Vandalism, Hearsons Cove, 2007
Puratha: the sad place
Dates: 5-29 September
Opening: Tuesday 4 September
Artist: Rowan Conroy
An exhibition of large format photographs that illustrate the immense divide that exists between the precarious position of the indigenous heritage of the Puratha region in north west Western Australia, and the economic imperatives that have seen this sacred land desecrated by commercial industry.
Puratha: the sad place is an exhibition of photographs of the Burrup Peninsula and the nearby town of Karratha in north west of Western Australia by MVA candidate Rowan Conroy. Puratha: the sad place presents images of the material culture of Karratha (the epitome of a contemporary frontier town) and the industrial architecture of the facilities on the Burrup Peninsula in juxtaposition to the sacred rock engravings that 'co-exist' there. In many cases theses ancient art works were so close to the industrial estates that a direct visual opposition existed between the two. Conroy was granted permission by a Senior Wong-goo-tt-oo elder to photograph many of the petroglyphs, which the uninitiated may look at, but whose true meaning remains hidden. Conroy attempts to illustrate the immense divide that exists between the precarious position of the indigenous heritage of Puratha, and the economic imperatives that have seen this sacred land desecrated by industry. Alongside this are the predicable yet gross forms of homogenised consumer culture that can be found less than 20km in the mining towns of Dampier and Karratha.
The Burrup peninsula, which is part of the Dampier Archipelago, is home to perhaps one of the oldest and largest concentrations of petroglyphs (rock art engravings) anywhere in the world. Estimates of the age of the rock art and archaeological features range from 10,000 - 60,000 years. Yet it is here, in this place of incredible spiritual significance to the local indigenous population, and global archaeological and heritage significance, that we find industry attempting to 'co-exist' within this ancient landscape. One of the most destructive of these has been the industrial giant Woodside Petroleum and its north west shelf venture which has seen one of the largest liquid natural gas processing plants in the southern hemisphere constructed on top of the greatest cultural monument in Australia. In the Woodside visitors centre video, the plant is described as 'a technological oasis in an ancient landscape'. At the moment Woodside with government backing is blasting a number of sacred sites to create to make way for its new 'Pluto' plant. Woodside is 'removing' the rock art and 'relocating' it, which has been described as relocating parts of Stonehenge to make way for a highway bypass. Engravings that are inscribed on rocks too large to be removed are cut off with diamond tooth saws.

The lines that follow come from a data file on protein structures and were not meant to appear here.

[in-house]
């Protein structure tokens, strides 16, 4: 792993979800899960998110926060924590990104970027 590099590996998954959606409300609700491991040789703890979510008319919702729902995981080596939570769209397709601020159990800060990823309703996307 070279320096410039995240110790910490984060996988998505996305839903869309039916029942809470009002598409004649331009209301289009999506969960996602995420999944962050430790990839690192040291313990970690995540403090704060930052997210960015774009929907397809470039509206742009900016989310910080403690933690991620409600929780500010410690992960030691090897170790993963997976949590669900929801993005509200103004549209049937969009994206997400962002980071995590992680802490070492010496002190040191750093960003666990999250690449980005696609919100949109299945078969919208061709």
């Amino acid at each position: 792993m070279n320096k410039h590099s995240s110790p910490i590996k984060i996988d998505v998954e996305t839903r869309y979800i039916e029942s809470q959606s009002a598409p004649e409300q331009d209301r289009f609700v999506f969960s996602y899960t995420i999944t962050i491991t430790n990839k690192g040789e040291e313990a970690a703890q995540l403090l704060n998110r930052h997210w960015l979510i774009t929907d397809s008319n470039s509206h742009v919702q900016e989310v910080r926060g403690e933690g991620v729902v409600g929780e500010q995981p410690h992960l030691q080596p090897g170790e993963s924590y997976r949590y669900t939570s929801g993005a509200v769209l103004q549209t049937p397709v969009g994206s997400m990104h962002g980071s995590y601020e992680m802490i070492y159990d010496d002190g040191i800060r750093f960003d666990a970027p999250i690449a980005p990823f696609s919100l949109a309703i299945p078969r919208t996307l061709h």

It is this idea of co-existence that points to the underlying inability of non-indigenous Australia headed by industry and the government to understand the sacred significance of the region and its immense heritage value - the Wong-goo-ttoo people of the Western Ngaluma language group.
Puratha, which translates as the sad place, is the name that the Wong-goo-ttoo people of the Ngaluma language group use to describe the area known to non-indigenous Australia as the Burrup peninsula. In 1868 Puratha was the site of two massacres that effectively killed off the Yaburra people who were the traditional custodians of the 'Burrup' and surrounding islands known as the Dampier Archipelago. Puratha is an appropriate name, as it is here in this remote part of the pilbara that some of the most pressing issues in Australian society come to the fore: destruction of irreplaceable indigenous heritage, environmental degradation, a lack of understanding of indigenous issues.
Conroy's practice centers on the use of large format photography to record conjunctions of material culture and landscape. Particularly those landscapes, which have become seemingly 'normal' or 'mundane' to the local inhabitants, yet are in fact remarkable. There is an enormous disconnection between the landscape and ancient art of the region and the near by towns of Dampier and Karratha. Karratha is replete with the homogenous infrastructure of consumer society Kmart, McDonalds, Target, Woolworths. The seemingly unremarkable nature of the town of Karratha in itself is remarkable; for there is nothing in the town that reflects upon the regions past or the relatively recent and violent form of colonialism from which it was established.
For more information about these issues go to:
National Trust Western Australia:www.ntwa.com.au
This project was supported by an Australia Council for the Arts New Work Grant for Emerging Artists.